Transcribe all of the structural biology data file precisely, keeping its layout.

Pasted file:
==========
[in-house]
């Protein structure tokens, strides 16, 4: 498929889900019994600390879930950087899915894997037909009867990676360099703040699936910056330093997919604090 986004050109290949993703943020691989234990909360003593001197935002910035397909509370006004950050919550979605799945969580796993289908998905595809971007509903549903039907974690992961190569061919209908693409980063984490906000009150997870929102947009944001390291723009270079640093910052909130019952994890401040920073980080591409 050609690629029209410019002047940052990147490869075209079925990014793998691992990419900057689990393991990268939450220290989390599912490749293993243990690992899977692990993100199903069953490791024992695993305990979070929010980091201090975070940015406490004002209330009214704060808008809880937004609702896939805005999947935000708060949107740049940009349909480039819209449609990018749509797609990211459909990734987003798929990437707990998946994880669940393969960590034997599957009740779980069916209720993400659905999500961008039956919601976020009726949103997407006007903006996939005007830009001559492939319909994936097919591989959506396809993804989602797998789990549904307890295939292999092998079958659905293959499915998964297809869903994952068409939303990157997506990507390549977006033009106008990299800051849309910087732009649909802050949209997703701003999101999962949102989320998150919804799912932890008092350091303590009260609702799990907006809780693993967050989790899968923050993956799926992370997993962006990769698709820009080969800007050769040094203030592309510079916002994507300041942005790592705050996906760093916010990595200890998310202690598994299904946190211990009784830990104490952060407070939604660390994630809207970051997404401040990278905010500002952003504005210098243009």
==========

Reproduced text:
[in-house]
């Protein structure tokens, strides 16, 4: 498929889900019994600390879930950087899915894997037909009867990676360099703040699936910056330093997919604090 986004050109290949993703943020691989234990909360003593001197935002910035397909509370006004950050919550979605799945969580796993289908998905595809971007509903549903039907974690992961190569061919209908693409980063984490906000009150997870929102947009944001390291723009270079640093910052909130019952994890401040920073980080591409 050609690629029209410019002047940052990147490869075209079925990014793998691992990419900057689990393991990268939450220290989390599912490749293993243990690992899977692990993100199903069953490791024992695993305990979070929010980091201090975070940015406490004002209330009214704060808008809880937004609702896939805005999947935000708060949107740049940009349909480039819209449609990018749509797609990211459909990734987003798929990437707990998946994880669940393969960590034997599957009740779980069916209720993400659905999500961008039956919601976020009726949103997407006007903006996939005007830009001559492939319909994936097919591989959506396809993804989602797998789990549904307890295939292999092998079958659905293959499915998964297809869903994952068409939303990157997506990507390549977006033009106008990299800051849309910087732009649909802050949209997703701003999101999962949102989320998150919804799912932890008092350091303590009260609702799990907006809780693993967050989790899968923050993956799926992370997993962006990769698709820009080969800007050769040094203030592309510079916002994507300041942005790592705050996906760093916010990595200890998310202690598994299904946190211990009784830990104490952060407070939604660390994630809207970051997404401040990278905010500002952003504005210098243009």